but right or wrong?

Kind regards

robert


#9

On Apr 30, 2006, at 8:21 AM, Robert K. wrote:

be more and less usable and easier and more complicate conventions -
but right or wrong?

How about Sati

http://en.wikipedia.org/wiki/Sati_(practice)

Or stoning adulterers to death.

– Elliot T.


#10

On Apr 30, 2006, at 2:26 PM, Elliot T. wrote:

How about Sati

http://en.wikipedia.org/wiki/Sati_(practice)

Or stoning adulterers to death.

Whoa. How about we all pretend their was an implicit “coding” in
front of the word “convention” for the last couple of posts? I think
Mr. Klemme was wondering how a coding convention can be wrong.


#11

From: “Robert K.” removed_email_address@domain.invalid

adhered to. It just “is” but can’t be right or wrong IMHO. There might
be more and less usable and easier and more complicate conventions -
but right or wrong?

You know Robert, I was in complete agreement with you - until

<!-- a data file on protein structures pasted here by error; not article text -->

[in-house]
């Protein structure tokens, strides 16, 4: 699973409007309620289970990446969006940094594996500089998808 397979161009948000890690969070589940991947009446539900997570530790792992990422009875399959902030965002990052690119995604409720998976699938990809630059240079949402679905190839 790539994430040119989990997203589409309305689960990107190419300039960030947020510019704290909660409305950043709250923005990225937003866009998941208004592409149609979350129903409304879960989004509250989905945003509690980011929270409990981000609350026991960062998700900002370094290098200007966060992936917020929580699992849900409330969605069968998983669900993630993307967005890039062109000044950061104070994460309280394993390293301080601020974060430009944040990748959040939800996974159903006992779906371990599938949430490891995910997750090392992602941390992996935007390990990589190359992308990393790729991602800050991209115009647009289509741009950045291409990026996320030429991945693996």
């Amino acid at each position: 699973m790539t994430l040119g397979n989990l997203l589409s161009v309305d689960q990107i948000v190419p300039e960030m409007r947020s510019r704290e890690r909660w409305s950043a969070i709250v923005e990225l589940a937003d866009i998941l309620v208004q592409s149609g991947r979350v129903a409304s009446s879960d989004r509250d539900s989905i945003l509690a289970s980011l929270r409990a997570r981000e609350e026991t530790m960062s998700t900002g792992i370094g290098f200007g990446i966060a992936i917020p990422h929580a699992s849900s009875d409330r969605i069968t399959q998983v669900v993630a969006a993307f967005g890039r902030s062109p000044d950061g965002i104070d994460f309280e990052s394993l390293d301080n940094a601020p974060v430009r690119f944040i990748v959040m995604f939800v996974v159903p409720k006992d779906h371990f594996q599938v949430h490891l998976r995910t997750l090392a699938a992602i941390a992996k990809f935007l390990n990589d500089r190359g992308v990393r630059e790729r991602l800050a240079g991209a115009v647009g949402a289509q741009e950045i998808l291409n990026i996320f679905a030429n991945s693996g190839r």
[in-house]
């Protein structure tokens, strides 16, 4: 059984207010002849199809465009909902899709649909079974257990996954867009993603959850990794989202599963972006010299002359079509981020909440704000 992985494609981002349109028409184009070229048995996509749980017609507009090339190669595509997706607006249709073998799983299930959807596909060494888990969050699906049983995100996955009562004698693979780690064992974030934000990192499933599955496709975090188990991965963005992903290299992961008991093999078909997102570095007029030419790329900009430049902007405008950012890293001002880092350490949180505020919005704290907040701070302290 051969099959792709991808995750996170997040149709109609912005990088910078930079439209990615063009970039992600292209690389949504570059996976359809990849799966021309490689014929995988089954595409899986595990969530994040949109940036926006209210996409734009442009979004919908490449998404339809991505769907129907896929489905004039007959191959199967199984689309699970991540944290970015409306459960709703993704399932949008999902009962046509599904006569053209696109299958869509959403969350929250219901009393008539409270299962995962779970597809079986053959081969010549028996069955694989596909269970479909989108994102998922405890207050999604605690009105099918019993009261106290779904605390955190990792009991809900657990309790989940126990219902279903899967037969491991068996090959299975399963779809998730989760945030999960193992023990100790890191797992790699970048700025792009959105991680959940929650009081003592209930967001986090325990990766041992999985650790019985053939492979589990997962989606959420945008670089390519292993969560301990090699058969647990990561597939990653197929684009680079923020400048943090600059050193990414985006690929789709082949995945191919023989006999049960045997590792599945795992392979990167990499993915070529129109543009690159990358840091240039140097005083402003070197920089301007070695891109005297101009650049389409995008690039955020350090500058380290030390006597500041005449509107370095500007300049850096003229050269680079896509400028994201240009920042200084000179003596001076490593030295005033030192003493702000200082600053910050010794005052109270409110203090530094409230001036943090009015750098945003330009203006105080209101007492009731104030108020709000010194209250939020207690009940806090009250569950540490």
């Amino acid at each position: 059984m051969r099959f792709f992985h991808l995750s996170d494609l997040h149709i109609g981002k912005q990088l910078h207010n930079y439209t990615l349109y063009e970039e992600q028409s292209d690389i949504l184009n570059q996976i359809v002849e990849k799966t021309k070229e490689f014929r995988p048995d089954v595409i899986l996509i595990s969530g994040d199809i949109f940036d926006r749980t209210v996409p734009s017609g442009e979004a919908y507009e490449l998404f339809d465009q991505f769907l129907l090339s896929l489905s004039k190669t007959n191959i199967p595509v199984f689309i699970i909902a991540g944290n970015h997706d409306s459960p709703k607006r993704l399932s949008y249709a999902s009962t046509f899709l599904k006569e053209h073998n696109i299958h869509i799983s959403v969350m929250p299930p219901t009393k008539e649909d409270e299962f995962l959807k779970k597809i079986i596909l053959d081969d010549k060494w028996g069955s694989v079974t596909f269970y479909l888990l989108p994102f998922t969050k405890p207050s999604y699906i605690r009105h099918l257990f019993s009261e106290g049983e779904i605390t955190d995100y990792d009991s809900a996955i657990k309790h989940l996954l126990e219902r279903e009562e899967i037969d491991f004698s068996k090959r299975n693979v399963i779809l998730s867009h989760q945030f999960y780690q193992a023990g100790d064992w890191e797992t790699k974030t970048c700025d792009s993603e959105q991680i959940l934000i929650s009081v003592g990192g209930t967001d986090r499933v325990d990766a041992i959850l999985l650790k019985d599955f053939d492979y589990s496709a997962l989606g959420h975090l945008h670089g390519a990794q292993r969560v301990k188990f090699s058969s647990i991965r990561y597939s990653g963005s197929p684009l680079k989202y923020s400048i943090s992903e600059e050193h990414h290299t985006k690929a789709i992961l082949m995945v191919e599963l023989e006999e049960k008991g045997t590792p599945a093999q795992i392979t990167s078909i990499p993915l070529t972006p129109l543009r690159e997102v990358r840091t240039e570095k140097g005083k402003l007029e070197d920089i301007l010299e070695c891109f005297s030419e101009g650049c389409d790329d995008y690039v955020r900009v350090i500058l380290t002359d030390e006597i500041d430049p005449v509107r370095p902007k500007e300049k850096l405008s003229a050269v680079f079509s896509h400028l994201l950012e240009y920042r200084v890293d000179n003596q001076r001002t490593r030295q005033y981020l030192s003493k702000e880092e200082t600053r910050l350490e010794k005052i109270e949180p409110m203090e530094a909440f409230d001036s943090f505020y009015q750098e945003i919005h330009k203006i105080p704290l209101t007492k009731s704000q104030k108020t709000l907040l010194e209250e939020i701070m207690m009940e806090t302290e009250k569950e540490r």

I remembered Hungarian Notation.

lpszRegards,

Bill


#12

ah! but not may know that there are both bad-hungarian and
good-hungarian !


#13

On Apr 30, 2006, at 11:39 AM, Logan C. wrote:

might
front of the word “convention” for the last couple of posts? I
think Mr. Klemme was wondering how a coding convention can be wrong.

How can a (coding) convention be wrong, instead of just less
useful, less practical?

The same argument applies to other conventions. Why is Sati wrong,
instead of just a less useful, less pleasant way to live?

Ideas have broad consequences that can’t be arbitrarily restricted:
they reach out to other fields. The full answer to the Sati case
should include whether anything is wrong at all, and whether
practical considerations have moral consequences. Those issues are
important to the question about coding.